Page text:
(Part 1 of 3)
“A poem isn’t made out of ideas; a poem is made out of lines” —Karen Brennan
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On a recent Saturday, hanging out for the rainy weekend with my almost-13-year-old niece, Laney, I was feeling uneasy about letting her continue to binge-watch episodes of The Closer all day (okay, I’d started it). So I proposed we take a break and do something creative together, like write poems.
Laney wasn’t super-enthusiastic at first. But after I explained that what I had in mind was that we write centos (“which are poems made like a collage is made, out of lines from other poets’ poems—you don’t have to come up with a single line of your own!”), she got interested enough to at least humor me, and clicked off Kyra Sedgewick.
I pulled together a stack of poetry anthologies, single-poet collections and back issues of poetry journals, and we set to work at the kitchen table, with the aim of quickly scanning poems from a variety of sources and poets, picking out lines from poems that caught our attention, and copying the lines separately until we had a total of 15 lines. An important part of the process is to not begin with a theme, and to resist the temptation to actively develop one along the way (by scanning for a line that seem to go with the one just chosen, for instance). This can be the most challenging part: to keep subverting the impulse to consciously control meaning-making in choosing material, so as to let the unconscious keep doing the choosing.
As it turned out, Laney was better at this than I was, reading and jotting so quickly that I wondered if she was just writing down random lines without any particular attention to them (she wasn’t), while I kept having to discard lines that I knew I’d chosen thematically.
Once we each had our 15 lines (a somewhat arbitrary number which mostly represents a generally-agreed-on minimum of lines needed to make a successful cento), we cut our pages into strips, one for each line, and started playing with the order of the lines, reassembling them with the aim, now, of creating a satisfying sequence. The challenge was to use all the lines, without making any changes to any of them.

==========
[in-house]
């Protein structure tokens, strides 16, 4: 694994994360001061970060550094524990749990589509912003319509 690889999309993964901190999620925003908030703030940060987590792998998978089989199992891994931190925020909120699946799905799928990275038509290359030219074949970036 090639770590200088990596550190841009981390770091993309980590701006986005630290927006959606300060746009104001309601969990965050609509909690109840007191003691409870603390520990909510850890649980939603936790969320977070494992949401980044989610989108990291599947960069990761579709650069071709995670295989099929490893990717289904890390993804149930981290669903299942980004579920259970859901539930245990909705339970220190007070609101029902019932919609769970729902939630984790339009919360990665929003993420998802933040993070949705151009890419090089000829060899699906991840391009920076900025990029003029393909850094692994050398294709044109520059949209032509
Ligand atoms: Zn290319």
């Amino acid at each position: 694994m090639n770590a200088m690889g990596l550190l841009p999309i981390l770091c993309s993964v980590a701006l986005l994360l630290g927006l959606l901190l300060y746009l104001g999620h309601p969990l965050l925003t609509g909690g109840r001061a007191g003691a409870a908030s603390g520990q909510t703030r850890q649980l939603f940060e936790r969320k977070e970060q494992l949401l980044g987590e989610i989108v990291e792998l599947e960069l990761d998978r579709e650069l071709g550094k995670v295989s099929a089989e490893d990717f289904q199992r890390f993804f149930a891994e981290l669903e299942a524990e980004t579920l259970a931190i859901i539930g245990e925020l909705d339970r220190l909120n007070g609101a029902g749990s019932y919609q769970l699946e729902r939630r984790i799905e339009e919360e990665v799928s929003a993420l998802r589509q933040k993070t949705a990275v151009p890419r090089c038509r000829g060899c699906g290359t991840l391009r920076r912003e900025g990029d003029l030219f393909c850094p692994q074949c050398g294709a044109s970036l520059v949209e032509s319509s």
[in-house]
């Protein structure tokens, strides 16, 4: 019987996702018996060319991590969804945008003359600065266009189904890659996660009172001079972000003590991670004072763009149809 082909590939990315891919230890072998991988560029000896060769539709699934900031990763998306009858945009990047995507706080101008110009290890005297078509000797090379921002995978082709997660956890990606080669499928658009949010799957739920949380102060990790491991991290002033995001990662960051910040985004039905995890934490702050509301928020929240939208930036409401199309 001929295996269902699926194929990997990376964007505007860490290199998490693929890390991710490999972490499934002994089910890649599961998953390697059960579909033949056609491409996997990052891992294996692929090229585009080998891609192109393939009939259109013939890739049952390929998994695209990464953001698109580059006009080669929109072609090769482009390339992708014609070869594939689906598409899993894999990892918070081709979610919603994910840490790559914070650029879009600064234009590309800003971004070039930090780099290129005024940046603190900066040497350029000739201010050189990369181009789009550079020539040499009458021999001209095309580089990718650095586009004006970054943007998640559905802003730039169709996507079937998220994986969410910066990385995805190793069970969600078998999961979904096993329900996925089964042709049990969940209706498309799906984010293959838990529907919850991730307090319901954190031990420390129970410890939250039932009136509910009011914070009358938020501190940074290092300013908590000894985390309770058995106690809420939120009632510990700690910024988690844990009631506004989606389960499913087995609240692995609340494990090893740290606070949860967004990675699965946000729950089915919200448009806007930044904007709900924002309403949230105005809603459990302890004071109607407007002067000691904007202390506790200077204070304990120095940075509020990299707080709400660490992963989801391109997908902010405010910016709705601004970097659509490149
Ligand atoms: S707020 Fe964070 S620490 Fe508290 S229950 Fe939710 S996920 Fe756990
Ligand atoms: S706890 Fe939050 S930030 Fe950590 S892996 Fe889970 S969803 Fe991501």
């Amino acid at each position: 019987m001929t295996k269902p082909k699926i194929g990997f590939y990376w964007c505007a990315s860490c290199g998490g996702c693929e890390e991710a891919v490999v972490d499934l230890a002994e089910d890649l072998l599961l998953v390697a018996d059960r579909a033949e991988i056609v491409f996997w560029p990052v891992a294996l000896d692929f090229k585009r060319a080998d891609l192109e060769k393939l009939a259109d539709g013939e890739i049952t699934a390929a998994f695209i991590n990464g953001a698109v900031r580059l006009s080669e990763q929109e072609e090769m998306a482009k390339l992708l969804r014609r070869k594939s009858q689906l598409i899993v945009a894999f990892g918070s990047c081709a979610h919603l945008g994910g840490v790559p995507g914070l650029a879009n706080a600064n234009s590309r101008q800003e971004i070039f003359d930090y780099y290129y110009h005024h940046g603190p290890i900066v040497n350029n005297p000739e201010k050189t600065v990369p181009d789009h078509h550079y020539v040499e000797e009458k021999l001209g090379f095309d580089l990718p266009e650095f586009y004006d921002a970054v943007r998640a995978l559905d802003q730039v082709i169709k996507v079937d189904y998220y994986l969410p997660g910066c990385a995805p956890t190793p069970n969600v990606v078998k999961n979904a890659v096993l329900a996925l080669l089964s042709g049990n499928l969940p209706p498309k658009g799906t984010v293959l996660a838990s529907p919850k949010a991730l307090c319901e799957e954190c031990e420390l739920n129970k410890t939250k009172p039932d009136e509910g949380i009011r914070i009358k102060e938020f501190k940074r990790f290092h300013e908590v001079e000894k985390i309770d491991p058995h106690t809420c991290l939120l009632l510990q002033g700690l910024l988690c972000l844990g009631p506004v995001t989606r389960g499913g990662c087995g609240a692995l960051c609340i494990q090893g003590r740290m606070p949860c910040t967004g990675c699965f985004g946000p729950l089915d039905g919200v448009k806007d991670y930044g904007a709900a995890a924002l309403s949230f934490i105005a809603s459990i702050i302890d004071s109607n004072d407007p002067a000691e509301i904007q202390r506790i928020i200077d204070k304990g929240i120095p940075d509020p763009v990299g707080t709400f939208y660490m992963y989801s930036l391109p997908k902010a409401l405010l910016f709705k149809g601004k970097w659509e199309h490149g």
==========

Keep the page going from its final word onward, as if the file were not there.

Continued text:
“But there’s a line that doesn’t go at all!” Laney said when she had completed her cento, “Can I leave it out?”
“Use it as your title!” I suggested, and she did.
Here’s Laney’s poem:
Or Things I Did Not Do or Say (a cento)
One dark night
at the golden shore of hope
My temptation is quiet.
Glorious the thunders roar
Although I do not hope.
What a treat to hear thy word.
Faith is a fine invention.
Faith in the religion of love is different.
A quality of loss.
These leaves that redden in the fall.
My whole life has led me here.
Redeem the time, redeem the dream.
So runs my dream; but what am I?
—Laney U. (age 12 and 10 months), 9/15/19
I find Laney’s poem to be a stunning example of the way the cento-writing process can invite a deep dive into the unconscious, accessing dimensions of our psyches that may even transcend our current stage of development, and maybe even our current lifetime.
When we had each read our centos aloud to each other, I asked Laney, “So does your poem express something that feels true for you, inside?”
“Yes,” she said without hesitation. “Now can we pick up Veronica and you can take us to the mall?”
Coming up next: more on the subject of the cento, with instructions and examples from other poets. Meanwhile, mine:
Cento for September
Moonlit winter clouds the color of the desperation of wolves.
Dawn came with an element of Xanax
and I can still see you
where I have lost you here.
The way gouged trees grow around wires
The self is a suffering form. It is.
and prolonging everything my lungs, this persistent heart.
One way to live a life is to spend each moment asking
the purpose of having a body at all ,
How your soul loves.
I am done trying to make sense.
Let’s be giddy, maybe. Time lights a little fire.
Orchids are gushing out from the faucets
of my favorite chapel in the church of language
I am a faint light doused in the clamor
What eludes me has dearly become myself.